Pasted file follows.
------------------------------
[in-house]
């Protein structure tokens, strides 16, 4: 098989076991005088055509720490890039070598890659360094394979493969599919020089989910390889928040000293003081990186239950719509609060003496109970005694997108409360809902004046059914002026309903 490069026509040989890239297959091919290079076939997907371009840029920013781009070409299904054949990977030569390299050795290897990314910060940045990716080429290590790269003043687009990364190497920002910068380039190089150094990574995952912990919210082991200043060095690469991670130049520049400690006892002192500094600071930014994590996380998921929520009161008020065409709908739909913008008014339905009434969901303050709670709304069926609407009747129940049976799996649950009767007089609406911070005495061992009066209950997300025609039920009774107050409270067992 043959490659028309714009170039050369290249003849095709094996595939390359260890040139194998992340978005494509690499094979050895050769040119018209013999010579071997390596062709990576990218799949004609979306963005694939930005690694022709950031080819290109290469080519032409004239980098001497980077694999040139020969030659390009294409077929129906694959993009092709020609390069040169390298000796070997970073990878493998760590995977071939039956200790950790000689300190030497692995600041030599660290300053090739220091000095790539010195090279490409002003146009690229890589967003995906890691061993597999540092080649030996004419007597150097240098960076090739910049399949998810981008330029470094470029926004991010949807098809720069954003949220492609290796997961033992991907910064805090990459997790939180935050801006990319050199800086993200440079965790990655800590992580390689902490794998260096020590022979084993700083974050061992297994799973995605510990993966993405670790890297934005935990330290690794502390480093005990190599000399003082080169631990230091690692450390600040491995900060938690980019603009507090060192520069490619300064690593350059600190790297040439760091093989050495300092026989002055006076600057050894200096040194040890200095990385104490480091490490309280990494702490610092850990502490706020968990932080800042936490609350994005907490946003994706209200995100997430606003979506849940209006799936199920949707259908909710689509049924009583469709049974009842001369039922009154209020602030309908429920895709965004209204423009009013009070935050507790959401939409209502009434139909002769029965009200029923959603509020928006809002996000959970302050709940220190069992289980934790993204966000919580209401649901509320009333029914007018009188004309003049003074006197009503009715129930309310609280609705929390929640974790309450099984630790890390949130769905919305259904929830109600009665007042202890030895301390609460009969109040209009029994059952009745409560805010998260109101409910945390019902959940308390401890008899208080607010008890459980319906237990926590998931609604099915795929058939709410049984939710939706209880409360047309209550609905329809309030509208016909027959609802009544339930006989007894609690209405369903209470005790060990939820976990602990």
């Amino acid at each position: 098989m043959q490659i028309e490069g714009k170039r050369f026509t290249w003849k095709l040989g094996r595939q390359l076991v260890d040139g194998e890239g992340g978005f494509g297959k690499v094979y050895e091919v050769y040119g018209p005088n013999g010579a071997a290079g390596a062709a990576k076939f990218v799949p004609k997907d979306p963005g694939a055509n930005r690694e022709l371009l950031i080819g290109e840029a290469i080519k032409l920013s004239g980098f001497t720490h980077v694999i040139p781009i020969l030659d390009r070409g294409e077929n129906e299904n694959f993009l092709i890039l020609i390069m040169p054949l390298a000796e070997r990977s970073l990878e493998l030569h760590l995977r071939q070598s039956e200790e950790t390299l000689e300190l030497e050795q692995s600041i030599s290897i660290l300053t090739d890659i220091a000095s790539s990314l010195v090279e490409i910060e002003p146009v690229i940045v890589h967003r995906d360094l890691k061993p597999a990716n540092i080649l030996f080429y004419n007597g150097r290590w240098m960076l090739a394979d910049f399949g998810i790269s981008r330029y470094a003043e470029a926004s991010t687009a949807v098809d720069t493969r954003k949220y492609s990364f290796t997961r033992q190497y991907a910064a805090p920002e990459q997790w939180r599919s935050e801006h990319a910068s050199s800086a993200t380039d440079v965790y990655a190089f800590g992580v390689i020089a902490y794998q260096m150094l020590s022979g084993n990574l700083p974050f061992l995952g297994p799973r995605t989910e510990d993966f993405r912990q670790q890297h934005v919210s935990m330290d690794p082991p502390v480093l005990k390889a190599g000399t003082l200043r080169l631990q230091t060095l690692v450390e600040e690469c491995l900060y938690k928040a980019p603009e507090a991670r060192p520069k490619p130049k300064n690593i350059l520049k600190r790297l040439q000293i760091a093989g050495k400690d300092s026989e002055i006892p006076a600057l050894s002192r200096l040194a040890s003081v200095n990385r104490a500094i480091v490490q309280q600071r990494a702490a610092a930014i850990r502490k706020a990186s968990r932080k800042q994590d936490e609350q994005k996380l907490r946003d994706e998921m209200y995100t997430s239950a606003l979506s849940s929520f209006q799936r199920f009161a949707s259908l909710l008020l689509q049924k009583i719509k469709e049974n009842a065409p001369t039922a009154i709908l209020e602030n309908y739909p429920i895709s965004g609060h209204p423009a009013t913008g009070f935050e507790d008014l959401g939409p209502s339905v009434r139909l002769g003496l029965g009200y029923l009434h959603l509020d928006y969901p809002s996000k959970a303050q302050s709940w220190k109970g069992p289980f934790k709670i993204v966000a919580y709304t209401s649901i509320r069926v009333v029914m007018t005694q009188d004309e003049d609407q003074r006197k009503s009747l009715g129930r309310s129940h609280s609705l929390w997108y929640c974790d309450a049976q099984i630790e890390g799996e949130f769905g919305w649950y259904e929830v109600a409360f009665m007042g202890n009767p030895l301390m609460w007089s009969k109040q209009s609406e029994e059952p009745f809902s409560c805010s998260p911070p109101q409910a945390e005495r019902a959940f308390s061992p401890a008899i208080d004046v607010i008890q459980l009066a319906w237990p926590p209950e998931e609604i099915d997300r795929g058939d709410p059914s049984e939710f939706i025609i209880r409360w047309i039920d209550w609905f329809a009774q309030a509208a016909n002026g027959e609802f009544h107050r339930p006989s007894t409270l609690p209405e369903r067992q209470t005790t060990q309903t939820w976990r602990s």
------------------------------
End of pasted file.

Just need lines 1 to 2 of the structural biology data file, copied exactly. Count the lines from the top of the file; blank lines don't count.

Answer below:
[in-house]
């Protein structure tokens, strides 16, 4: 098989076991005088055509720490890039070598890659360094394979493969599919020089989910390889928040000293003081990186239950719509609060003496109970005694997108409360809902004046059914002026309903 490069026509040989890239297959091919290079076939997907371009840029920013781009070409299904054949990977030569390299050795290897990314910060940045990716080429290590790269003043687009990364190497920002910068380039190089150094990574995952912990919210082991200043060095690469991670130049520049400690006892002192500094600071930014994590996380998921929520009161008020065409709908739909913008008014339905009434969901303050709670709304069926609407009747129940049976799996649950009767007089609406911070005495061992009066209950997300025609039920009774107050409270067992 043959490659028309714009170039050369290249003849095709094996595939390359260890040139194998992340978005494509690499094979050895050769040119018209013999010579071997390596062709990576990218799949004609979306963005694939930005690694022709950031080819290109290469080519032409004239980098001497980077694999040139020969030659390009294409077929129906694959993009092709020609390069040169390298000796070997970073990878493998760590995977071939039956200790950790000689300190030497692995600041030599660290300053090739220091000095790539010195090279490409002003146009690229890589967003995906890691061993597999540092080649030996004419007597150097240098960076090739910049399949998810981008330029470094470029926004991010949807098809720069954003949220492609290796997961033992991907910064805090990459997790939180935050801006990319050199800086993200440079965790990655800590992580390689902490794998260096020590022979084993700083974050061992297994799973995605510990993966993405670790890297934005935990330290690794502390480093005990190599000399003082080169631990230091690692450390600040491995900060938690980019603009507090060192520069490619300064690593350059600190790297040439760091093989050495300092026989002055006076600057050894200096040194040890200095990385104490480091490490309280990494702490610092850990502490706020968990932080800042936490609350994005907490946003994706209200995100997430606003979506849940209006799936199920949707259908909710689509049924009583469709049974009842001369039922009154209020602030309908429920895709965004209204423009009013009070935050507790959401939409209502009434139909002769029965009200029923959603509020928006809002996000959970302050709940220190069992289980934790993204966000919580209401649901509320009333029914007018009188004309003049003074006197009503009715129930309310609280609705929390929640974790309450099984630790890390949130769905919305259904929830109600009665007042202890030895301390609460009969109040209009029994059952009745409560805010998260109101409910945390019902959940308390401890008899208080607010008890459980319906237990926590998931609604099915795929058939709410049984939710939706209880409360047309209550609905329809309030509208016909027959609802009544339930006989007894609690209405369903209470005790060990939820976990602990």